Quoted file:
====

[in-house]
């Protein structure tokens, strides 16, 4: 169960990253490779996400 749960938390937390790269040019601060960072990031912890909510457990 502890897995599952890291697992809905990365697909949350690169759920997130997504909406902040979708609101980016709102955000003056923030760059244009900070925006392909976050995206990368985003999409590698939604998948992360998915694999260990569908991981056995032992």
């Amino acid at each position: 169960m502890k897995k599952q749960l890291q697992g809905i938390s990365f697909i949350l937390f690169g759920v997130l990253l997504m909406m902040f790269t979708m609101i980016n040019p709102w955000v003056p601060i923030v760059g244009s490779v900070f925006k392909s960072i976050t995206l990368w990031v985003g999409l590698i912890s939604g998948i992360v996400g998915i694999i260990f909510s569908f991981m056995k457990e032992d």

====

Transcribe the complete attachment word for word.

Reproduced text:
[in-house]
């Protein structure tokens, strides 16, 4: 169960990253490779996400 749960938390937390790269040019601060960072990031912890909510457990 502890897995599952890291697992809905990365697909949350690169759920997130997504909406902040979708609101980016709102955000003056923030760059244009900070925006392909976050995206990368985003999409590698939604998948992360998915694999260990569908991981056995032992």
């Amino acid at each position: 169960m502890k897995k599952q749960l890291q697992g809905i938390s990365f697909i949350l937390f690169g759920v997130l990253l997504m909406m902040f790269t979708m609101i980016n040019p709102w955000v003056p601060i923030v760059g244009s490779v900070f925006k392909s960072i976050t995206l990368w990031v985003g999409l590698i912890s939604g998948i992360v996400g998915i694999i260990f909510s569908f991981m056995k457990e032992d």